Time for another vote

As Theresa May takes charge, Daran Hill outlines why she should consider a fresh General Election.

No, I’m not calling for another referendum to reverse the Brexit one last month, but I am calling for a General Election before the end of the year. Although it is not entirely straight forward for Mrs May to do this, it is both possible and desirable.

The British constitution is at its best when it is flexible. The previous silence on whether a new Prime Minister has to go to the country shortly after being selected has in the past been open to widely varying interpretation. Thus Anthony Eden called a snap election in 1955 but two years later Harold Macmillan felt no such compulsion. He cited the period of acute instability following the Suez Crisis as reason to soldier on without going to the country.

Arguably, that was the last major political crisis in the UK until the decision to leave the European Union, so Mrs May could quite conceivably use the same arguments to maintain herself in office.

The key thing is that it is very much her choice. The British constitution allows the Prime Minister the ability to call a General Election or not do so. Get it wrong, as Gordon Brown did in 2007, and you can sour your entire premiership. Get it right, and you get a boost and a mandate.

Since 2010, however, there has been the Fixed Term Parliaments Act which saw David Cameron become one of the very few Prime Ministers in history to significantly reduce their ability to manoeuvre in constitutional terms. Though not insurmountable, the Act does make it more difficult to call a snap election. It was always a silly, unBritish piece of legislation, which limited the ability to choose and govern without conferring any real benefits. Arguably it was needed to give security to a coalition, but in the normal pattern of British politics where one party has a majority it is more annoying than anything else.

It would be far more democratic if the Prime Minister gives us all a choice. Mrs May inherits the premiership at a point where the only people who have been able to cast a ballot for or against her are her fellow Conservative MPs. This was of course 330 more people than ever cast a ballot for Gordon Brown but it does still leave her without a clear mandate to govern.

After the most traumatic month in British political history the new Prime Minister should give serious thought to going to the country in the autumn. Crucially, this is not just a selfish demand from those on her own side. Several Conservatives have called for this option. The Liberal Democrats have called for an election. Even the Labour Party, despite its own local difficulties, favours an election, which is perhaps the most altruistic sentiment ever to emerge from an official opposition in Westminster.

Opening a new election would also allow parties to clearly spell out where they stand and seek a mandate. The Liberal Democrats could reject Brexit as fiercely as UKIP would welcome it. The SNP could present a case for a new independence referendum, and use the election result as a mandate for change if they get anywhere near the 56 MPs they have now. Plaid Cymru could adopt a similar tactic.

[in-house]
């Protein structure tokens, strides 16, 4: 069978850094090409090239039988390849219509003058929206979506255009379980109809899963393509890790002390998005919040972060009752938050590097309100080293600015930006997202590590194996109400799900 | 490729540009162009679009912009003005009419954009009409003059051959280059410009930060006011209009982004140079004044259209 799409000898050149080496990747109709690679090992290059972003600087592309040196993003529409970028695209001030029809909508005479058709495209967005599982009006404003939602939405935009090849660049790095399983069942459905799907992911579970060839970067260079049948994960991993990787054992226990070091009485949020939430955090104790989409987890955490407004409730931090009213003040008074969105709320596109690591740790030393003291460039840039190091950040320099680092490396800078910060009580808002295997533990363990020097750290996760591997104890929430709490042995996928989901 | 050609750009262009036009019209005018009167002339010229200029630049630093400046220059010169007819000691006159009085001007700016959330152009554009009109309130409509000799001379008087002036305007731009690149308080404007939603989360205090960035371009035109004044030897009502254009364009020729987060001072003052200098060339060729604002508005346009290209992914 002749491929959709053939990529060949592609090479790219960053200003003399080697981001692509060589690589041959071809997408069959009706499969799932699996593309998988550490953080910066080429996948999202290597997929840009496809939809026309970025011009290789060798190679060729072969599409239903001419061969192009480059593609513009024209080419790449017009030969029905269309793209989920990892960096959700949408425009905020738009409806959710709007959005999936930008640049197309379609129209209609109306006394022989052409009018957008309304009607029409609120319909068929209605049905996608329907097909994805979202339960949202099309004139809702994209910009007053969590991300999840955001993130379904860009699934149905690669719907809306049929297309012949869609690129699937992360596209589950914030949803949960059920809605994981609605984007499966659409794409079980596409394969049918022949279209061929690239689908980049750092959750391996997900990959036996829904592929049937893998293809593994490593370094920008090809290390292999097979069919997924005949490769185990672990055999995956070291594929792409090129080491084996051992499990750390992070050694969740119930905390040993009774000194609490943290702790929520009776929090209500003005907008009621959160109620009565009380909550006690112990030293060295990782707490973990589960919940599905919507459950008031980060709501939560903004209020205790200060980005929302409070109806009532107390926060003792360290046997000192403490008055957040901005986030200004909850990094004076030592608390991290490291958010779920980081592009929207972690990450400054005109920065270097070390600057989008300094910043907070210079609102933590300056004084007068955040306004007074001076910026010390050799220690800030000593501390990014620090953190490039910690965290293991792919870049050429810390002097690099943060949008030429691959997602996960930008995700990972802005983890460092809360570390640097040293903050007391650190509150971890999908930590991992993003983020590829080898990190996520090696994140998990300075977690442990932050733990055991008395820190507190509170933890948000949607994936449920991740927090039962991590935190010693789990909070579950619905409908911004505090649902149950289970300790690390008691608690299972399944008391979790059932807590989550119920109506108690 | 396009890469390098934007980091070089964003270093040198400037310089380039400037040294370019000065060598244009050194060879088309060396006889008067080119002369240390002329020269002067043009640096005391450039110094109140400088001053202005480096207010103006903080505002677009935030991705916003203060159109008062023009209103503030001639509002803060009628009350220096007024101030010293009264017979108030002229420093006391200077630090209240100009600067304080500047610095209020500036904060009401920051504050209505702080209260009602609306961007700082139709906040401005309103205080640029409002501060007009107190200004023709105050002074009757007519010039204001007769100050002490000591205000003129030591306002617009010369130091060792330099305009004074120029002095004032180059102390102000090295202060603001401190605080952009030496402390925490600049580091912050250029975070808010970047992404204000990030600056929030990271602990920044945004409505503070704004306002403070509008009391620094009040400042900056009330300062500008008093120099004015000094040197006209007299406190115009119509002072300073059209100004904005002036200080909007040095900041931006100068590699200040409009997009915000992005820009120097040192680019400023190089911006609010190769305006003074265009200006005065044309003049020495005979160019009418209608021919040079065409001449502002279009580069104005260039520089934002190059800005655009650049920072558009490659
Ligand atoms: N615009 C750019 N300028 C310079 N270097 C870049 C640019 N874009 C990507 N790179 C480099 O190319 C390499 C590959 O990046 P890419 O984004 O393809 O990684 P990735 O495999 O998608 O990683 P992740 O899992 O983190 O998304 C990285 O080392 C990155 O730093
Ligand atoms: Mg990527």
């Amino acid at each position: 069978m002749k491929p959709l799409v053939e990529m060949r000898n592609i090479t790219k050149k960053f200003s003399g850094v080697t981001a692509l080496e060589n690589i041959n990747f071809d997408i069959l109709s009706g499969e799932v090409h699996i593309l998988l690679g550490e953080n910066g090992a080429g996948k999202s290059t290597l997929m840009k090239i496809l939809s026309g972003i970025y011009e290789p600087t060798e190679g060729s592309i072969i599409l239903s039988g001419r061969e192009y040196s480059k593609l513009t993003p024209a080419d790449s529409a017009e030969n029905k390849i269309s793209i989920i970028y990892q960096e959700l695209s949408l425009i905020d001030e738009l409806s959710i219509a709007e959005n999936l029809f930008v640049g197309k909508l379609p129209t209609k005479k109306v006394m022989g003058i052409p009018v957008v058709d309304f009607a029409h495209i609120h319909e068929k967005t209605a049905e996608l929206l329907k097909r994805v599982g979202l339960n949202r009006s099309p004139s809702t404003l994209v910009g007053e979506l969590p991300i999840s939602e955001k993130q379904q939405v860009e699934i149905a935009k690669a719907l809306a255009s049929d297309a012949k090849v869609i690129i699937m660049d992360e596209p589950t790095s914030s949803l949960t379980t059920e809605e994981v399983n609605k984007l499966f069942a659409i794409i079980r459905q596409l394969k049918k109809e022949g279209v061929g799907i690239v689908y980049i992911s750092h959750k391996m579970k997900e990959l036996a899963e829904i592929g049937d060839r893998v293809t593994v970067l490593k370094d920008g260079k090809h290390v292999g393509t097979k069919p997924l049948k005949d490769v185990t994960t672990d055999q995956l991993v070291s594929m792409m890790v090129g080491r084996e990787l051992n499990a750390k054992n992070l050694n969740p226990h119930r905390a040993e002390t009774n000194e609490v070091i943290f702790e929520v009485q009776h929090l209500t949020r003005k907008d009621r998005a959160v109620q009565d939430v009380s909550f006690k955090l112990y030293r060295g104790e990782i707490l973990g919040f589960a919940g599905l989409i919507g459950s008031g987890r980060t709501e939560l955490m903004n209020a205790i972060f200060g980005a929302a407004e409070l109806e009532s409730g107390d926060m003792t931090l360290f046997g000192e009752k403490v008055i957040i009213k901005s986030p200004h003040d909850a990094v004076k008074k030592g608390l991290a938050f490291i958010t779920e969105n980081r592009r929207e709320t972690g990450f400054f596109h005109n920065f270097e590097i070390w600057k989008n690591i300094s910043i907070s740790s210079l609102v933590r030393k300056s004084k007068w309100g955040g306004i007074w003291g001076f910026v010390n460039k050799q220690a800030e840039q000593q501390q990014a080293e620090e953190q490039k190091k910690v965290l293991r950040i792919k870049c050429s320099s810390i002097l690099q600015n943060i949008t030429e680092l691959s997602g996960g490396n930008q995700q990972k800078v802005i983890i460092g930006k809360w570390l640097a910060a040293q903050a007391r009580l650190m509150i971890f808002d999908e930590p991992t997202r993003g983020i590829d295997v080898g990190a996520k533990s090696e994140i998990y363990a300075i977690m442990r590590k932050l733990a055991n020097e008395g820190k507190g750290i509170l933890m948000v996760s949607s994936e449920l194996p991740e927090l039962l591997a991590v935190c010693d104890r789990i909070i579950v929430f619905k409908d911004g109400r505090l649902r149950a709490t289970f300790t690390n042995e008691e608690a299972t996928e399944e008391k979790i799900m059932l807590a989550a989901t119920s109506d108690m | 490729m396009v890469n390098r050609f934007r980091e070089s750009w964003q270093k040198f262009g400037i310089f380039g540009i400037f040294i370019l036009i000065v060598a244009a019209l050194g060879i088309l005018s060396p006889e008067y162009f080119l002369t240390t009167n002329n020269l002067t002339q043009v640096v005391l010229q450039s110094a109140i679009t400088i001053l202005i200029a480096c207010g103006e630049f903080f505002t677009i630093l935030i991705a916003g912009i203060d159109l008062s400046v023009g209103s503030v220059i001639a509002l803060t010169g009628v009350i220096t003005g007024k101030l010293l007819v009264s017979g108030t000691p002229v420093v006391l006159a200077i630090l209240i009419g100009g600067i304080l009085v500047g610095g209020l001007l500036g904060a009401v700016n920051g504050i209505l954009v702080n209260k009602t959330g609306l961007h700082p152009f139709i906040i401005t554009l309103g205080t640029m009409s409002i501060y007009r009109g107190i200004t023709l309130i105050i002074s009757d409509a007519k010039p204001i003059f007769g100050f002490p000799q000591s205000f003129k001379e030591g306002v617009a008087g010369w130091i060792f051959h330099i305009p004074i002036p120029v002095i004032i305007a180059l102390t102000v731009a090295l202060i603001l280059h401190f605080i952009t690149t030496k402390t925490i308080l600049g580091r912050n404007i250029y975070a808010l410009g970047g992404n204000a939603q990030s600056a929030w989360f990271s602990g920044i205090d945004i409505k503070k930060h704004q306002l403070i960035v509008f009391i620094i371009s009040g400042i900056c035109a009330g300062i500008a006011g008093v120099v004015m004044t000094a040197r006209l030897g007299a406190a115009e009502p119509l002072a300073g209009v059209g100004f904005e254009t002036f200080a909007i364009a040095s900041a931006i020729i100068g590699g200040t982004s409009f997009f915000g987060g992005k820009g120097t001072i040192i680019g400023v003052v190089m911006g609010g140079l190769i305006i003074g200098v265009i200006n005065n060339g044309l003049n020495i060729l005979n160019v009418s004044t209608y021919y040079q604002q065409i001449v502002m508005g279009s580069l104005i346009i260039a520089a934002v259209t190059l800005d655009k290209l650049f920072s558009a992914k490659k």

The new Prime Minister thus has enough political cover to make this decision and reverse what she just said just a few weeks ago. The country needs to be heard in the autumn as much as it did in the referendum.

Not only would a fresh General Election potentially give her the mandate to govern, it would also unite the country, and that is something that is sorely needed at this present time.

Daran Hill is MD of Positif.

6 thoughts on “Time for another vote

  1. Constitutional arguments aside and given Labour’s disarray, if May has a good run on Brexit up to her autumn conference the clamour for an election from within Tory ranks will grow. It will help shut UKIP up and should give her an increased majority.

  2. The simple question is does Mrs May enjoy a secure majority in Parliament which can pass the necessary legislation (scores of Acts require negotiation as they contain references to the EU – the Good Friday Agreement with the govt of the Lirish Republic is, for example, one which will become null and void overnight with potentially violent consequences if Britain simply abbrogrates it by leaving the EU.
    The legislative demands of A50 will make the Maastricht Treaty debates look like a vicarage tea party. It has been compared to the political and legal equivalent of the US military withdrawal from Vietnam. With a notional majority of 16 John Major very nearly lost Maastricht. Once the terms of Brexit are set there are bound to be Tory MPs who disagree passionately with particular elements of a deal that can’t (because the entire package has been delicately negotiated with 26 other govts) be allowed to be unpicked item by item but will have to be passed through Parliament as such. We have already seen with the vote in principle last week on EU nationals already living here how difficult it is going to be for the government to prevent Parliament undermining their negotiating hand bit by bit.